Prior to 1989, Credit Scores Didn’t Exist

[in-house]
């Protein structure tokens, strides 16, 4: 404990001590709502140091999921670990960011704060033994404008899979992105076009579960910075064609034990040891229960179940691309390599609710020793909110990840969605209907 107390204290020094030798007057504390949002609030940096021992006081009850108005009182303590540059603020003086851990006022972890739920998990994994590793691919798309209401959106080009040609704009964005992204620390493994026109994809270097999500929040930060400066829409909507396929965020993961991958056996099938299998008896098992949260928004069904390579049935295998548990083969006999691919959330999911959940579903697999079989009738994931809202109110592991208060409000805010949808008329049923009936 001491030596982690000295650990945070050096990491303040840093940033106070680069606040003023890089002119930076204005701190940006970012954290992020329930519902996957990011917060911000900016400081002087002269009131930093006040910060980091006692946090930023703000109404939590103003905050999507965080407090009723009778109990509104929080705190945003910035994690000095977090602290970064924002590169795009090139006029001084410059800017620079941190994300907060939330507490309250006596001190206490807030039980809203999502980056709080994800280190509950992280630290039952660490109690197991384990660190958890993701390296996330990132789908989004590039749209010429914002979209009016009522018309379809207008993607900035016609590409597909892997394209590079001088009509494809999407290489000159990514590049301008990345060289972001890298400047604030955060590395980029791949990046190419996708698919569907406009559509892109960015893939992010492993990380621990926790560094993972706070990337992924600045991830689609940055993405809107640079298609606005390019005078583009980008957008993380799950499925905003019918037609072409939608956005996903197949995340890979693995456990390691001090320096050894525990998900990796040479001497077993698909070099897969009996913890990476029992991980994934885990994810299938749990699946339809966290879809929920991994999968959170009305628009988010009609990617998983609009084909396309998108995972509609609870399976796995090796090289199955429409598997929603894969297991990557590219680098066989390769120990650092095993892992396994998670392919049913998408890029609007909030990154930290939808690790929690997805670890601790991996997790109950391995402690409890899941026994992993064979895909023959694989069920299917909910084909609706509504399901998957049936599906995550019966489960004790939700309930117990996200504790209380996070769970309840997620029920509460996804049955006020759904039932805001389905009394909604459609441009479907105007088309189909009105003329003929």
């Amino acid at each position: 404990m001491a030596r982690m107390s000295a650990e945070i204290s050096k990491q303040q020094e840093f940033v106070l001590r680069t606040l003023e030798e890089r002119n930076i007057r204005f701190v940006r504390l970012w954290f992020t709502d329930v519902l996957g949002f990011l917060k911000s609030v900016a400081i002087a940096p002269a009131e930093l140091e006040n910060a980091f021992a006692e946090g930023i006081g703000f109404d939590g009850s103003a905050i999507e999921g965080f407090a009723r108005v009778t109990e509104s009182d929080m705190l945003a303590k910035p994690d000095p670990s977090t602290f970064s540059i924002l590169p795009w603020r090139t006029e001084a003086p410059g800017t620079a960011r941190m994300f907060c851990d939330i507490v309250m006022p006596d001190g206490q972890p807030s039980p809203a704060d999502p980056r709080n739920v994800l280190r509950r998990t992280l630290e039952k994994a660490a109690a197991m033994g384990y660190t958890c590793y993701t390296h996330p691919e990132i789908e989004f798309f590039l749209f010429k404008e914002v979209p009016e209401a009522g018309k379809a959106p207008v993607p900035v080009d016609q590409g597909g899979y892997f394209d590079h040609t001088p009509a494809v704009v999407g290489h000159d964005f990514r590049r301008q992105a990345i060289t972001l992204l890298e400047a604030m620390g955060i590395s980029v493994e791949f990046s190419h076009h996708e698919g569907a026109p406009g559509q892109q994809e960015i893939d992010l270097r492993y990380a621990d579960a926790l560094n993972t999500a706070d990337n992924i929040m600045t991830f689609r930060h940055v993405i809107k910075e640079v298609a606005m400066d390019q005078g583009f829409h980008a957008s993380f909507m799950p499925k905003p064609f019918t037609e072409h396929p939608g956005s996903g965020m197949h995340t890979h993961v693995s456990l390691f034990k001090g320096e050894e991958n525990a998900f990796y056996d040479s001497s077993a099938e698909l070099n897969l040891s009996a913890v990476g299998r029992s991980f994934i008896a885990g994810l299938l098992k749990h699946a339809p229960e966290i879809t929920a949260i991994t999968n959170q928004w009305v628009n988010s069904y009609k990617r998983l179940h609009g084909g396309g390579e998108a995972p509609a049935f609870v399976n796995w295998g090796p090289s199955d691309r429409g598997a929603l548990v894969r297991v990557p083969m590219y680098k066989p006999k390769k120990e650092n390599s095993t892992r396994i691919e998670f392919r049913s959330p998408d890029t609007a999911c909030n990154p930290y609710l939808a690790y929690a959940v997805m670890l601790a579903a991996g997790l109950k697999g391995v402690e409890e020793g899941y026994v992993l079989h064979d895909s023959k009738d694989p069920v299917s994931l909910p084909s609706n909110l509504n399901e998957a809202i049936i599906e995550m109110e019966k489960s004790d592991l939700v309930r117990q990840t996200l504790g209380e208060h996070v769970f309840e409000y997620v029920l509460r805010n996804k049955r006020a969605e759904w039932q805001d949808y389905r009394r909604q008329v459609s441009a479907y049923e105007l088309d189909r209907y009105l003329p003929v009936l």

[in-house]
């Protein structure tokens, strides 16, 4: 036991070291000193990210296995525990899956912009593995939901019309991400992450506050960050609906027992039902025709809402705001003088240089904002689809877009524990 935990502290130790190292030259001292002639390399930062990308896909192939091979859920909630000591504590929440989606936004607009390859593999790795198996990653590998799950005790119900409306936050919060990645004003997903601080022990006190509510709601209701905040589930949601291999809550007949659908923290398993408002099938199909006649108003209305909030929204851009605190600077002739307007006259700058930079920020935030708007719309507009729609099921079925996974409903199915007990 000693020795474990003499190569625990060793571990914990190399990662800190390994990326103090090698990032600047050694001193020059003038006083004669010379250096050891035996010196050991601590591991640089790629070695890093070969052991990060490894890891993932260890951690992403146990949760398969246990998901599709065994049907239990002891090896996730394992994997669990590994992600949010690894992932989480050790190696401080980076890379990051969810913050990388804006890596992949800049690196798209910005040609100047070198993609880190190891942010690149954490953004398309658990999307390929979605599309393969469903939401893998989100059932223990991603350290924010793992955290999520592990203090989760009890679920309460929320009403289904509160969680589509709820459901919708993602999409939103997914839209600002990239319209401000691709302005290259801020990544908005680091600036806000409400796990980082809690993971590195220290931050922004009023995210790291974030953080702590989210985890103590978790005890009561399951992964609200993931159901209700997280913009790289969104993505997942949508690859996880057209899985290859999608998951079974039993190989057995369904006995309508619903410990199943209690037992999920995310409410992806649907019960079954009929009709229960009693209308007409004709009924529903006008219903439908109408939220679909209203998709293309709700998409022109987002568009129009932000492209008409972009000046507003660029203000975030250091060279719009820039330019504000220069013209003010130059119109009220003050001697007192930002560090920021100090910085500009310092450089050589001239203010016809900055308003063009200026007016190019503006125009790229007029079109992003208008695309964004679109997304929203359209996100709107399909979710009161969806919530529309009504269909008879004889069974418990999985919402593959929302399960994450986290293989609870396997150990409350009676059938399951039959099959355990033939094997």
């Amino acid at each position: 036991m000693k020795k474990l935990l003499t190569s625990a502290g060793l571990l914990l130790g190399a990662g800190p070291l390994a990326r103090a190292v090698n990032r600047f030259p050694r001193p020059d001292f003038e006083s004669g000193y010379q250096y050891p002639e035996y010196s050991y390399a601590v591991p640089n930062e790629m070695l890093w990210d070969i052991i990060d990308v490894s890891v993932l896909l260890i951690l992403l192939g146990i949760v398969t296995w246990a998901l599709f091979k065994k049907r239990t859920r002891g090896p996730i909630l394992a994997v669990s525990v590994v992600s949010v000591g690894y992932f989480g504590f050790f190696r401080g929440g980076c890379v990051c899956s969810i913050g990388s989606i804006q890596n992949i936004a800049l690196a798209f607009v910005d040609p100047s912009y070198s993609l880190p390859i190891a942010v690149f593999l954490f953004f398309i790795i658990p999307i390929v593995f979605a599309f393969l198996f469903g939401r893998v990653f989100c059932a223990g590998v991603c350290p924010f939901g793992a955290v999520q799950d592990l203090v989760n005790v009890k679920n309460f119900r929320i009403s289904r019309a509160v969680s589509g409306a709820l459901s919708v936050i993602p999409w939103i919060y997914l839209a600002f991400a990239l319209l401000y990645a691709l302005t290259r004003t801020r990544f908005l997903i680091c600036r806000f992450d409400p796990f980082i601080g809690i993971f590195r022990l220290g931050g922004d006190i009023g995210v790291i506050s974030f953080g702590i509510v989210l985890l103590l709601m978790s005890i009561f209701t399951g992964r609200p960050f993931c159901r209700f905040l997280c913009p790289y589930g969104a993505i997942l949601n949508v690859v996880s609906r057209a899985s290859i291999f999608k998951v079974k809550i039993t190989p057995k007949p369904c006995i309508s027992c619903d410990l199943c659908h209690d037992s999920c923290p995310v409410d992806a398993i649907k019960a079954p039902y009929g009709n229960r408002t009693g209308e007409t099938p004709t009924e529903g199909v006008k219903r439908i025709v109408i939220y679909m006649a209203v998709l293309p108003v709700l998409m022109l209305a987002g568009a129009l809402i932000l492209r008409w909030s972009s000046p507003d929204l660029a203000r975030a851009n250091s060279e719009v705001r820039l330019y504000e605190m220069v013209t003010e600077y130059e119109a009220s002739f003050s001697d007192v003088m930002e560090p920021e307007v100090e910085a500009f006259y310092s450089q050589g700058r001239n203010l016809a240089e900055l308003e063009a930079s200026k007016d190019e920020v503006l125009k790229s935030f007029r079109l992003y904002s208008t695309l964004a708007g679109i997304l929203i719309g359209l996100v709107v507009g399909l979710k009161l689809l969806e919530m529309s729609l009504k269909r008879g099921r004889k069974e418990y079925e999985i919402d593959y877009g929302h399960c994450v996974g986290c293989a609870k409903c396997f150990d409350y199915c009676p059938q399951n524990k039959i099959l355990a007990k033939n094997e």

The concept of credit scores began in 1989, and would evolve into today’s popular scoring model — the FICO Score. Before the FICO score, credit was determined based on the character of the consumer. For example, you could have an excellent credit score, but if the lender didn’t like something about you, they could deny you credit anyway. Character-based decision making would eventually lead to the need for a more just method of scoring, one that wasn’t based solely on personal judgment and first impressions. By 1991, all three consumer reporting agencies were selling FICO scores to lenders. That revolutionized the way lenders assessed consumer risk because it only considered credit histories. Today, several factors are used to determine credit scores, including payment history, total amount owed, and credit history length. When it comes to credit scores, you can’t get a zero. If you have no credit history, then you have no score at all. Those who are found in that category are mostly students (pre-credit) and senior citizens who have no consumer debt. The best thing to do if you have no credit score — commonly referred to as a “thin file" — is to open a secured credit card and begin to build a credit score.